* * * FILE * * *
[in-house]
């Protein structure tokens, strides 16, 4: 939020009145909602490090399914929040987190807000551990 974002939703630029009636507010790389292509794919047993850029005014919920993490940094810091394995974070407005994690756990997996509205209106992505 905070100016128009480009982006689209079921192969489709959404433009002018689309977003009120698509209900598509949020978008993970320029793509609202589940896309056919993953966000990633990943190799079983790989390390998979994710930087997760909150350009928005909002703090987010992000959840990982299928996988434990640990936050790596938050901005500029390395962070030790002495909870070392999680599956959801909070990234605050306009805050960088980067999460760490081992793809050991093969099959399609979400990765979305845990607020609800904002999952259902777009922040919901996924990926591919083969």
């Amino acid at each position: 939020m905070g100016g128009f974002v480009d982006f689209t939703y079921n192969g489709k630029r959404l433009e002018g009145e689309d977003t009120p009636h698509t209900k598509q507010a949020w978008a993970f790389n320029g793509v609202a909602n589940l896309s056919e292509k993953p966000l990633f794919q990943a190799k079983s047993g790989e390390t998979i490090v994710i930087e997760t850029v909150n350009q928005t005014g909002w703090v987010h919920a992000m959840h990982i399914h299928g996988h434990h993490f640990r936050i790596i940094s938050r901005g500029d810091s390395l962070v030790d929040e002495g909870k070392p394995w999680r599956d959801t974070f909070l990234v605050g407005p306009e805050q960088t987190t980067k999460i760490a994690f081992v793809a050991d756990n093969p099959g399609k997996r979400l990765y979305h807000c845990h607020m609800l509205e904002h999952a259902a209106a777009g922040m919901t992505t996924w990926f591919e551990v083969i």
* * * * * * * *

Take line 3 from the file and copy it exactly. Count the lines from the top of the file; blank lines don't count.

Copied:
């Amino acid at each position: 939020m905070g100016g128009f974002v480009d982006f689209t939703y079921n192969g489709k630029r959404l433009e002018g009145e689309d977003t009120p009636h698509t209900k598509q507010a949020w978008a993970f790389n320029g793509v609202a909602n589940l896309s056919e292509k993953p966000l990633f794919q990943a190799k079983s047993g790989e390390t998979i490090v994710i930087e997760t850029v909150n350009q928005t005014g909002w703090v987010h919920a992000m959840h990982i399914h299928g996988h434990h993490f640990r936050i790596i940094s938050r901005g500029d810091s390395l962070v030790d929040e002495g909870k070392p394995w999680r599956d959801t974070f909070l990234v605050g407005p306009e805050q960088t987190t980067k999460i760490a994690f081992v793809a050991d756990n093969p099959g399609k997996r979400l990765y979305h807000c845990h607020m609800l509205e904002h999952a259902a209106a777009g922040m919901t992505t996924w990926f591919e551990v083969i």